trying to secure a minimum of twenty votes to defeat the bill should it go to the Senate Floor.
Fee Waiver For Graduate Assistants
HB 1311 by Rep. Michelle Rehwinkel Vasalinda/SB 1230 by Senator Maria Sachs Graduate assistants provide meaningful teaching and research functions at most of our state universities. UFF supports these bills which provide graduate assistants with fee waivers. The bills are not identical. HB 1311 waives financial aid fees, technology fees, fees for security, access or identification cards and fees relating to the use of facilities. SB 1230 would waive all fees. The fee waivers will assist thousands of graduate assistants with added financial support to supplement their stipends for teaching and/or research.
HB 1311 is now referenced to the House Education Appropriations Subcommittee.
SB 1230 passed unanimously from the Senate Higher Education Committee. Over 100 members of
the FSU-GAU chapter were in attendance at the meeting. Thanks for the excellent testimony
from GAU members Tara Baldrick-Morrone, Rachel McCleery, Chris Segal and Kerr Ballenger.
University Employees' Health Insurance
PCB HHSC 16-01 by the House Health and Human Services Committee/SB 1434 by Senator Jeff Brandes These bills impact the State Group Health Insurance Program, which serve our faculties at the state universities. The House had proposed this legislation last session, but now a Senate sponsor has been found. The bill modifies parts of the current plan and establishes different level health insurance plans in the future. UFF is working with a coalition of state employee unions to address the bill so it is favorable to our members should it pass.
HB 7089 passed the House Appropriations Committee without amendments which UFF and the coalition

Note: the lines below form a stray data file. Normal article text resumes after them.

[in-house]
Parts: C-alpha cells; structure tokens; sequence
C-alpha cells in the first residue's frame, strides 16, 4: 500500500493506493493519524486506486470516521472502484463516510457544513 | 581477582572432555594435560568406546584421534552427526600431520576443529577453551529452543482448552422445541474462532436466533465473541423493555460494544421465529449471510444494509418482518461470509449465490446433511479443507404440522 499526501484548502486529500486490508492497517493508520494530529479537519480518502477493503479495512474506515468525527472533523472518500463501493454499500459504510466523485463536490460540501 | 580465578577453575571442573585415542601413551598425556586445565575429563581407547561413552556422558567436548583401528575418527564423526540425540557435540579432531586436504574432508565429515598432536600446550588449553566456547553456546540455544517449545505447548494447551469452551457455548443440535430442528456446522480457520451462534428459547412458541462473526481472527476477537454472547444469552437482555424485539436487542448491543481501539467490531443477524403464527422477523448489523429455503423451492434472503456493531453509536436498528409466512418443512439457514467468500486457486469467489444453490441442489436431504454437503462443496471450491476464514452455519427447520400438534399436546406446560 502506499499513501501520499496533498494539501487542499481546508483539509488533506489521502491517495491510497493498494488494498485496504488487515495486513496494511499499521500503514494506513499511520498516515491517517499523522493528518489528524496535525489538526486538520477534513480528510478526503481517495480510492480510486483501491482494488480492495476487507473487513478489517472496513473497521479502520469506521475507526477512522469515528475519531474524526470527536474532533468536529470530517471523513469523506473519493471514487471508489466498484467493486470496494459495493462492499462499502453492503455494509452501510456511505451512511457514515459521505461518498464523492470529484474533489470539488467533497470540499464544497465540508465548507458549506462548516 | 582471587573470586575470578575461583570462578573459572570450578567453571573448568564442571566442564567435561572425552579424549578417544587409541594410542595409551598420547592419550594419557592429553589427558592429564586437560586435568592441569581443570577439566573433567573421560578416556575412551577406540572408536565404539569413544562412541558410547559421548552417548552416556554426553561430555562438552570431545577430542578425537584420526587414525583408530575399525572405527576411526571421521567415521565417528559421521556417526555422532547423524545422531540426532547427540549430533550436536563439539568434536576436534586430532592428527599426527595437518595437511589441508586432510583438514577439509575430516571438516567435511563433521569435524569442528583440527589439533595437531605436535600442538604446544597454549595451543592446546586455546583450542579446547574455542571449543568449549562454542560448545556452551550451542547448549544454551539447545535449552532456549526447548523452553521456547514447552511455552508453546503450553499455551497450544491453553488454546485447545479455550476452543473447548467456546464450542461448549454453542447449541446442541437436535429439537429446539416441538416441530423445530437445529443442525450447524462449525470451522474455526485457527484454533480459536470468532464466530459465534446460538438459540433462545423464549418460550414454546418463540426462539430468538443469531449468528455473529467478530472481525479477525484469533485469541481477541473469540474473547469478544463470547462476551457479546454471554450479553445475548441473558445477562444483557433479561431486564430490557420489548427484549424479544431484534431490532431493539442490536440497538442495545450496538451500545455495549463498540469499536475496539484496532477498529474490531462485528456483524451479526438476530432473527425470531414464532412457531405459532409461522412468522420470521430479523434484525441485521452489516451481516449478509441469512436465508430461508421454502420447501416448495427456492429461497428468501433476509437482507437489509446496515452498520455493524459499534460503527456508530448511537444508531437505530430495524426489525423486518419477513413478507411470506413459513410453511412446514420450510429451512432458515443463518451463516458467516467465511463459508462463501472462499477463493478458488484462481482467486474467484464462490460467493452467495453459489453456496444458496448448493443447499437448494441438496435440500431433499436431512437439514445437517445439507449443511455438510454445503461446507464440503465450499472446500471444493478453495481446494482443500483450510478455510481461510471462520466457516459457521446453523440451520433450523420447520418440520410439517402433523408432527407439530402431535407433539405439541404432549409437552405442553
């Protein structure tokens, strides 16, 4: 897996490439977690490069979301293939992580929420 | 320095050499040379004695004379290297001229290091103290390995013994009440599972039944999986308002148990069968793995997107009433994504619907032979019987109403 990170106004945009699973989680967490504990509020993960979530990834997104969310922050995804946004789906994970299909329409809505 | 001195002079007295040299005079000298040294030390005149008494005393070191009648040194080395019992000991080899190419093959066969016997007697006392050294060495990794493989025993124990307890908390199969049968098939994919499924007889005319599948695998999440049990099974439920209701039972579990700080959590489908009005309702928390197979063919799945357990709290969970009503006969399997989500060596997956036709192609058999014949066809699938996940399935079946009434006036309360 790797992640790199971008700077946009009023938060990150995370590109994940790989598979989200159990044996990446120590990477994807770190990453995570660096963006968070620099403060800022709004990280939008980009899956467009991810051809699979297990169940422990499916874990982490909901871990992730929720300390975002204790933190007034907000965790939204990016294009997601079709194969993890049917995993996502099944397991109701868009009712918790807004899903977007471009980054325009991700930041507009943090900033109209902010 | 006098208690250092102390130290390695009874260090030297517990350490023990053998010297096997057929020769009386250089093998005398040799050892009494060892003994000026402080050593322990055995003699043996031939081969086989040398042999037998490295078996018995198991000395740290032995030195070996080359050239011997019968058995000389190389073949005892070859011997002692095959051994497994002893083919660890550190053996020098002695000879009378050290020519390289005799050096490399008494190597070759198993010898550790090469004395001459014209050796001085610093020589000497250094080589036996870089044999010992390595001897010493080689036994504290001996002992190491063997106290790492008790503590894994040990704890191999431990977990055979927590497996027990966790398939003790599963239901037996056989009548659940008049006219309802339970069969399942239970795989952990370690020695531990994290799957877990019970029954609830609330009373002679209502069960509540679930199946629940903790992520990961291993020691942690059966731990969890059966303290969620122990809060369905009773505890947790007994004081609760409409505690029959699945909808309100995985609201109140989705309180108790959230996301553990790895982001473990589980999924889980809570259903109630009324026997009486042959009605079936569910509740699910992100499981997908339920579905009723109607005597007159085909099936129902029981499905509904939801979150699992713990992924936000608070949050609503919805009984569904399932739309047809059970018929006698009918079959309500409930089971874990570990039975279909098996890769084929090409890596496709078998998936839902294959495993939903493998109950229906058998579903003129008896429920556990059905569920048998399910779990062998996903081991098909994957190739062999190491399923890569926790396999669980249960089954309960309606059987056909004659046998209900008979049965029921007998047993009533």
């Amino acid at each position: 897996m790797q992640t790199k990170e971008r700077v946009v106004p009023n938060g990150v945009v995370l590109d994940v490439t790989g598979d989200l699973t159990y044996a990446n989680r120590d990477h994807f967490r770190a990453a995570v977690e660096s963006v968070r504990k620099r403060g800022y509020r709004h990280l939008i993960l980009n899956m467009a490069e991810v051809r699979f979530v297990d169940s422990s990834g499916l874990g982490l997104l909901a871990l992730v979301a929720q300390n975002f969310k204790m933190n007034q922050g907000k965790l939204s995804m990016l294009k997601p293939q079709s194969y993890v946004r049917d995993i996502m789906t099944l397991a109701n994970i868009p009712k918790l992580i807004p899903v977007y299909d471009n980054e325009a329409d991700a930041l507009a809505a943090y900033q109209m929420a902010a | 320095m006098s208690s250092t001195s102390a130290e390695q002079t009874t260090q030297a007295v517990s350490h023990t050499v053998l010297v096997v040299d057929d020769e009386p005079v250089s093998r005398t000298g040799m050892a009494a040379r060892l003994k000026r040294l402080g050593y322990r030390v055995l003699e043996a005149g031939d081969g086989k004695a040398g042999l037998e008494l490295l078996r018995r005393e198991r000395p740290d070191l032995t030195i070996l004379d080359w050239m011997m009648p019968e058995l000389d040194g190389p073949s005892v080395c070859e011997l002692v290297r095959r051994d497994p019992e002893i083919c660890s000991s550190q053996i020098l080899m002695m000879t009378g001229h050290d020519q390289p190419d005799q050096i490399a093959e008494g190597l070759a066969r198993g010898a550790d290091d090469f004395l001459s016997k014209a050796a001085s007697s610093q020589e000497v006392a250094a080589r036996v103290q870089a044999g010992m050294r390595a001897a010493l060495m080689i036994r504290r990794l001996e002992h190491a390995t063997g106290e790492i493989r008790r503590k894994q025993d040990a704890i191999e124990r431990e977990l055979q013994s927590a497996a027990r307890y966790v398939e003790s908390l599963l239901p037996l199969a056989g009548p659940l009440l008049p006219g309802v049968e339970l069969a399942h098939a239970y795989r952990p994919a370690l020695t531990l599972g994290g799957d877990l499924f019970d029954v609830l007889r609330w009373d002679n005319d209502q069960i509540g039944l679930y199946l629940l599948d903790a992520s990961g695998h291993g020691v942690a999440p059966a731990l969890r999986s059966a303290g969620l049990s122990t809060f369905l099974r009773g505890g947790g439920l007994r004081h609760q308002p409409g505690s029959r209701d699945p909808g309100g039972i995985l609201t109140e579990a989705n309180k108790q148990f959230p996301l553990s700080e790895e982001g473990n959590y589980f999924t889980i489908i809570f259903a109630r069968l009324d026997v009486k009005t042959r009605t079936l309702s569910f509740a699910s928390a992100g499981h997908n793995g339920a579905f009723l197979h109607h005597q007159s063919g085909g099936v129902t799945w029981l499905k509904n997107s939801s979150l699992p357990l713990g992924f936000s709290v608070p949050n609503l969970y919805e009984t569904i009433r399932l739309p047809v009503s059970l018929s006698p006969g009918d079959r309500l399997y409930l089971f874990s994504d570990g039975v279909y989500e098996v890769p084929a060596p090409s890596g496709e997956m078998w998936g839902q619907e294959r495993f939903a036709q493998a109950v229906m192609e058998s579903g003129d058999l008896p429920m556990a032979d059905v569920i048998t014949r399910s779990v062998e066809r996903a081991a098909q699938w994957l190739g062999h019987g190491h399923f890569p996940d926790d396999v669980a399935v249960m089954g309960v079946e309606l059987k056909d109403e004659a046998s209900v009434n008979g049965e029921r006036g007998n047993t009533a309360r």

feel are needed.
House Rolls Out Retirement Bill
The House State Affairs Committee rolled out and passed Proposed Committee bill SAC 16-03 which deals with the Florida Retirement System (FRS) this week by a vote of 10 to 8. It is precisely what we thought was coming. We do not, at this time, think there is an appetite for this in the Senate -- but we are only halfway through session.
The primary element of the bill we find objectionable is changing the default from the pension
plan to the investment plan for new hires. Anyone defaulted into the investment plan would have
eight months to switch back. Regular class employees are the target of this switch.
HB 7043 by Rep. Erik Fresen/CSSB 524 by Senator Don Gaetz Performance funding to state universities in 2015-16 was a total of $400 million with $150 coming from new state funds and $250 million from the base budgets of the institutions. For 2016-17, the House would give $500 million with half that number coming from new state money and the rest from the universities’ base budgets. Under the Senate plan, universities would receive $475 million; $225 million of that coming from the state. The level of performance funding in the state universities is now almost 25% of all the Education and General (E&G) funding which is the principal source of operating expenses.
Performance funding for the Florida College System under the House plan would be $60 million; $40 million from the state and $20 million from colleges’ base funding. The Senate would also give Florida Colleges $60 million in performance funding, but with half coming from the state and the rest from the colleges.
UFF position on performance funding.
HB 7019 by Rep. Elizabeth Porter/SB 984 by Senator John Legg UFF has worked on these bills as they have passed through their higher education committee references. Both bills have the compromise 45-days before the first day of class provision for posting textbooks or instructional materials on the college or university website.
Both bills passed their respective committee this week. Jennifer Proffitt spoke to a concern in the bill during the House committee meeting. Marshall Ogletree addressed our concern with the Senate committee.
UFF position paper on textboook affordability.